The name Gemel was derived from the Middle English word "Gamel" which meant the "old one." Gamel was a fairly popular personal name
particularly in Ayrshire
. "Gemell" is also derived from the Italian word for "twins" and it if from this source that heralds derived the ordinary "bars-gemel" which de Picts
"twin" bars or a pair of two barrulets, placed close together, referred to as one bar-gemel. Bars gemel were awarded for acts of particular bravery in times of war.
Early Origins of the Gemel family
The surname Gemel was first found in Ayrshire
(Gaelic: Siorrachd Inbhir Àir), formerly a county in the southwestern Strathclyde region of Scotland
, that today makes up the Council Areas of South, East, and North Ayrshire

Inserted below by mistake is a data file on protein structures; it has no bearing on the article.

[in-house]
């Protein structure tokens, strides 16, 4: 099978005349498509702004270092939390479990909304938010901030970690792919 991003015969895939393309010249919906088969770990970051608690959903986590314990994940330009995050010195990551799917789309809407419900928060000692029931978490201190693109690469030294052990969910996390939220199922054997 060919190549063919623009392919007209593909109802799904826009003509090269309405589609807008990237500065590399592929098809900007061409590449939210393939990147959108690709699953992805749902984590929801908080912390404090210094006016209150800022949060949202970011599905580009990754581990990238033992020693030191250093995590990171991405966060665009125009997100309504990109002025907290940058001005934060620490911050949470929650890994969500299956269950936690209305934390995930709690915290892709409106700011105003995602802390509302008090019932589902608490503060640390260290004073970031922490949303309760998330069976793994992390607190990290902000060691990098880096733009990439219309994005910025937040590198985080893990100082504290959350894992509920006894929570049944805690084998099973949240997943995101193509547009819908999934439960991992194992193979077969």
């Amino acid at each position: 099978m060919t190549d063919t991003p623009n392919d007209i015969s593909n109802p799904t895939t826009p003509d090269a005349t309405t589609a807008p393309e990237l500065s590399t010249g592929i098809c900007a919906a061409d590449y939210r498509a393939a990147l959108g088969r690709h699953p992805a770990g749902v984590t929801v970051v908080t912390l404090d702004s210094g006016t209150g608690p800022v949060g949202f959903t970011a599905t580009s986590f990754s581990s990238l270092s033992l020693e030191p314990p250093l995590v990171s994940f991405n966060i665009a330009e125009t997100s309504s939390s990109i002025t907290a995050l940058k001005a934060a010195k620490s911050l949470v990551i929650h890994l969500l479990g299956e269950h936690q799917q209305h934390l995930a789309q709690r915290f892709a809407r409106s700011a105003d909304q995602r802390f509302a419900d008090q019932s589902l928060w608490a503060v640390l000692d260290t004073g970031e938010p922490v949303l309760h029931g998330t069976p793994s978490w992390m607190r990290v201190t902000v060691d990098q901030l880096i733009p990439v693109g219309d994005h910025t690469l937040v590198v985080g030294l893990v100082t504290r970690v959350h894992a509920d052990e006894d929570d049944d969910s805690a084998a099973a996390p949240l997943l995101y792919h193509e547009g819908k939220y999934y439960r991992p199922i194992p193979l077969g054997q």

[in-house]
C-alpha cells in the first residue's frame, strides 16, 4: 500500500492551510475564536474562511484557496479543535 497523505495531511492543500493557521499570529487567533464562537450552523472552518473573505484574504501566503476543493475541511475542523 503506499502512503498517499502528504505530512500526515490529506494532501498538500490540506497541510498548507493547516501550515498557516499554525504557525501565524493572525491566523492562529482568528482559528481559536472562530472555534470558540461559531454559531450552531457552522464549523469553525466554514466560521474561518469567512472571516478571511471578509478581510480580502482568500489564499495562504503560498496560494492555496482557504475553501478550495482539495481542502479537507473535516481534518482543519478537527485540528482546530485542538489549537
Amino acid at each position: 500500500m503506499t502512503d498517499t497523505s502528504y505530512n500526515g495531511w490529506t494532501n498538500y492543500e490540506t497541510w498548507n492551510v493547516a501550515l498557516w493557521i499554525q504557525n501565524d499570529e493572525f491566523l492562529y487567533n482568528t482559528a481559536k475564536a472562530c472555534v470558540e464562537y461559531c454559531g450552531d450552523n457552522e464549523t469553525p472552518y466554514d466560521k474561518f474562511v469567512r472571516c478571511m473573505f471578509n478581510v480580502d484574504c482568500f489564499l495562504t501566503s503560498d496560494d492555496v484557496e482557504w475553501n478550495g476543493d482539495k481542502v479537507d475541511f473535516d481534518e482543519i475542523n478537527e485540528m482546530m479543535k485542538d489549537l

, where one of the first records of the name was Gamel or Gamellus who witnessed charters by Richard, bishop of St. Andrews c. 1173. The same person witnessed a charter by Roger, bishop elect of St. Andrews relating to the church of Haddington c. 1189-1198.
Early History of the Gemel family
This web page shows only a small excerpt of our Gemel research.Another 115 words (8 lines of text) covering the years 1250, 1600 and 1173 are included under the topic Early Gemel History in all our PDF Extended History products and printed products wherever possible.
Gemel Spelling Variations
of this family name include: Gemmell, Gemel, Gemell, Gemmel, Gemmill and others.
Early Notables of the Gemel family (pre 1700)
More information is included under the topic Early Gemel Notables in all our PDF Extended History products
and printed products wherever possible.
Migration of the Gemel family to the New World and Oceana
Some of the first settlers of this family name or some of its variants were: Patrick Gemmell arrived in Philadelphia in 1860; Walter Gemmell in the same port in 1868; Michael Gemmell arrived in New England
in 1709 with his wife and son..